Get Busy Living: AfterTalk Inspirational 11.2.17

I was sitting in the office of New York City’s preeminent gynecological oncological surgeons when he brought up a quotation that had been mentioned to him, one he shares with both cancer survivors and the survivors of a cancer death: “I guess it comes down to a simple choice–get busy living or get busy dying.” For those of us who have suffered a profound loss, it says a lot. Perhaps the motto of the bereaved should be “get busy living.” Worked for me.

The quote is from the movie The Shawshank Redemption. It comes up twice. Here is the first mention [the second mention gives away the ending of the movie].

In researching this quote, I came across a very moving essay about living by John Brubaker in Huffington Post:

“Life comes down to a simple choice: You’re either busy living or busy dying.”

It isn’t just a quote from a movie, its advice for all of us. One of my mentors, Coach Don Meyer passed away last Sunday. He was proof of the power of perspective and the right mindset. On September 5, 2008, Coach Meyer’s car collided head on with a truck and it nearly killed him. The accident shatteredAfterTalk Grief Support all his ribs, destroyed his spleen and tore his diaphragm. He also had part of his left leg amputated. Additionally, when doctors were treating him they discovered inoperable cancer of his liver and small intestine. Coach was hospitalized for two months, but he returned to coaching. While in a wheelchair at courtside in January 2009, he surpassed Bob Knight as the winningest coach in men’s college basketball history with his 903rd victory. That same year he won the ESPN ESPY award for Perseverance.

Meyer’s primary emotion after the accident was gratitude, here is what he told the media:

“What’s great about this is I wouldn’t have known about the cancer had I not had the wreck. God has blessed me with the one thing we all need, which is truth.
I can now fight with all of my ability.”

From the day of the accident forward, despite his diagnosis, Coach Meyer chose to get busy living. He retired from coaching in 2009 and continued to serve others as a speaker and mentor and by raising money for a cancer treatment center in Aberdeen.

Shortly after his diagnosis, I interviewed him for my book and in our conversations he learned my daughter was hard of hearing. He sent her a one-legged Don Meyer bobble head doll and a handwritten note to let her know she wasn’t alone. She has a constant reminder on her shelf that there are lots of other people succeeding in the face of adversity. They are busy living!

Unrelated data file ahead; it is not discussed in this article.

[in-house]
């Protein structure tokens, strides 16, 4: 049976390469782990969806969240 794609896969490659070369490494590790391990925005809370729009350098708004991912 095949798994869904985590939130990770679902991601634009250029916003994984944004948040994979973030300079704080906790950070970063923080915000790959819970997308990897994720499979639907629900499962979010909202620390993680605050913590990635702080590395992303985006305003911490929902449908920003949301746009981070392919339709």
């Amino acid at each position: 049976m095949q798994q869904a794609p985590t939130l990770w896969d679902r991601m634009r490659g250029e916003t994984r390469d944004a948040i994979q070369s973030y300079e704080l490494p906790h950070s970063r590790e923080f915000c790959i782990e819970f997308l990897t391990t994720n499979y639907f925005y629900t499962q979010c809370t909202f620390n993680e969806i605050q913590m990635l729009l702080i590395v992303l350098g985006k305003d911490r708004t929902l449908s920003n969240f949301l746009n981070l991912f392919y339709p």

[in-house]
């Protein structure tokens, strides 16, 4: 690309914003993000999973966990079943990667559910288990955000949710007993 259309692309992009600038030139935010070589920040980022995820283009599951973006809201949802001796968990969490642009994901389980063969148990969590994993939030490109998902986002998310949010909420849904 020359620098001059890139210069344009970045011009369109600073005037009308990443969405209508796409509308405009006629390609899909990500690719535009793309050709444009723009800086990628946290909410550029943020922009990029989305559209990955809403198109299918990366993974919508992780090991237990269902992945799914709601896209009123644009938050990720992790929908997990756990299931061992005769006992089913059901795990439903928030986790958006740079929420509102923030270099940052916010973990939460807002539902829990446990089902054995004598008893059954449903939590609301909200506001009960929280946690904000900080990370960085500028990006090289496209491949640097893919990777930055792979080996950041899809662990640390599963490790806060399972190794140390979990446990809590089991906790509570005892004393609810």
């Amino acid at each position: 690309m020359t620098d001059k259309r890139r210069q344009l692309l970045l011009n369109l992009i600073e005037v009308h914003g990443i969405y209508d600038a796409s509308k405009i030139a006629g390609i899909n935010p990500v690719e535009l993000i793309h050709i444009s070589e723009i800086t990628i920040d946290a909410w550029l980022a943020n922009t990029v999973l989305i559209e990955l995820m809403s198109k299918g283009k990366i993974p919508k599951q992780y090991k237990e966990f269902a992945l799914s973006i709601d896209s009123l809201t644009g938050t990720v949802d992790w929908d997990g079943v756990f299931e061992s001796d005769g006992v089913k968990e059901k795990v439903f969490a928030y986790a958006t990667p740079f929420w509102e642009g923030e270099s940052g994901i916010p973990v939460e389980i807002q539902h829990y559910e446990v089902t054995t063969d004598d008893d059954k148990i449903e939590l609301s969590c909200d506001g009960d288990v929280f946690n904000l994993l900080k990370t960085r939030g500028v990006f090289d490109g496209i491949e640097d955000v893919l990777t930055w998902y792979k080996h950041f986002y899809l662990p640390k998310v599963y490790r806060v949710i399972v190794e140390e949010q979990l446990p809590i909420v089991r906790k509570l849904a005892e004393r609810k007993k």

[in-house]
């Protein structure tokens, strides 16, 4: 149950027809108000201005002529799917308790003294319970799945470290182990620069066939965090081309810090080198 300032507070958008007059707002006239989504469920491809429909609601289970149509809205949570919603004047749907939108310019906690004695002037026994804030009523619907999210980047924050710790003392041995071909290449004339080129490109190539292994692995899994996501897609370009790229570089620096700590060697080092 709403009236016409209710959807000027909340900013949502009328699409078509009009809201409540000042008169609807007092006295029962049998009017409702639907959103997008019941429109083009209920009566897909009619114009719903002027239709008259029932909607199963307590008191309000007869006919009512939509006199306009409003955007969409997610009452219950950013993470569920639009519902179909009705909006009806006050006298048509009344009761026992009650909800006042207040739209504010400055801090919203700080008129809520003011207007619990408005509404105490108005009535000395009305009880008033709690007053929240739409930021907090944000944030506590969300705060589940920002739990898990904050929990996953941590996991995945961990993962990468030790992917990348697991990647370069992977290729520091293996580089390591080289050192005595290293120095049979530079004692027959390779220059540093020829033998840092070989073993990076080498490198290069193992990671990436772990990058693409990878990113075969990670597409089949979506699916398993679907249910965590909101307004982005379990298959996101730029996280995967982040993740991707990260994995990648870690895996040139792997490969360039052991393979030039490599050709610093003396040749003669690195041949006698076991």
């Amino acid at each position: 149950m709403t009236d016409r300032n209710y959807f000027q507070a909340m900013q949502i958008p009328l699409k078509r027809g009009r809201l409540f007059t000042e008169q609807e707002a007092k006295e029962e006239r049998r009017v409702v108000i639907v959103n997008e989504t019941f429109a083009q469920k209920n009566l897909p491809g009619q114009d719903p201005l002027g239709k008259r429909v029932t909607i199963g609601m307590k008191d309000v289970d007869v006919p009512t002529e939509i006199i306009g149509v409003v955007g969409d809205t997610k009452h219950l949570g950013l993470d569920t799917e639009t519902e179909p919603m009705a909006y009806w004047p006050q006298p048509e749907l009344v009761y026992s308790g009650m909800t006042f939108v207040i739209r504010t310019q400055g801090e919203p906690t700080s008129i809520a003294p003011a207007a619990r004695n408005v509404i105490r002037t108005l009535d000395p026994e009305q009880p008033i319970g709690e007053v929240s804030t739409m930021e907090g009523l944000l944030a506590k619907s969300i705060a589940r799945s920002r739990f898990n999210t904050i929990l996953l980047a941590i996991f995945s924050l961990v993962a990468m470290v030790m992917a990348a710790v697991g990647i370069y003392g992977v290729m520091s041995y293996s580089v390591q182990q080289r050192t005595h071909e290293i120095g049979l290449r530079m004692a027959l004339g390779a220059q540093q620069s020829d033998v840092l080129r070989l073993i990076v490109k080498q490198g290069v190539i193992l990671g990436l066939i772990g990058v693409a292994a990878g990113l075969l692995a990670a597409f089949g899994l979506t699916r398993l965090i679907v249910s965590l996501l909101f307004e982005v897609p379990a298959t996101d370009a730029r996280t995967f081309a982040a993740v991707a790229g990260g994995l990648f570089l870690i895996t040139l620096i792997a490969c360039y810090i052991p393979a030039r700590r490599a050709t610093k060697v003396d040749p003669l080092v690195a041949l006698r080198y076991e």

He did that gesture of kindness for her, yet he also did it for him. You see, gratitude is the antidote to fear. Coach Meyer shared with me after the surgery, that the first time he bent down to tie his shoes and realized he “had to” put his prosthetic leg on he cried. Then he realized he “got to” put his leg on and it took on new meaning. He got to continue to teach, mentor and inspire others in this new season of his life. Busy living indeed!

On Thursday I shaved my head in solidarity with Coach Meyer. I’m going to keep it that way as a reminder to maintain proper perspective. Live a “GET TO” life, not a “HAVE TO” life.

You don’t have to work, you get to. You don’t have to deal with that difficult child you’re raising, you get to. You don’t have to go to the gym, you get to.

Now Let’s Get Busy Living!

1 thought on “Get Busy Living: AfterTalk Inspirational 11.2.17”

  1. Very inspiring.

    But not all of us have the emotional strength to ‘get busy living’. Like any aphorism, it looks great as a Pintrest meme or stitched on a pillow. Like many, I wish I had the fortitude to simply ‘just to it’ like a Nike ad, but I don’t. Many of us do not.

    The death of a loved one leaves us emotionally scarred and damaged. I don’t want to feel this way – no one does. I don’t think it’s as simple as this makes it sound. Some people are born with the ability to be strong, or intelligent or brave. Not everyone is. ‘Getting on with life’ is not always a simple binary choice.

    I guess we all move forward at our own pace, but stuff like this makes some of us feel like we are failing at ‘getting better’ because we simply can’t find the strength to do so.

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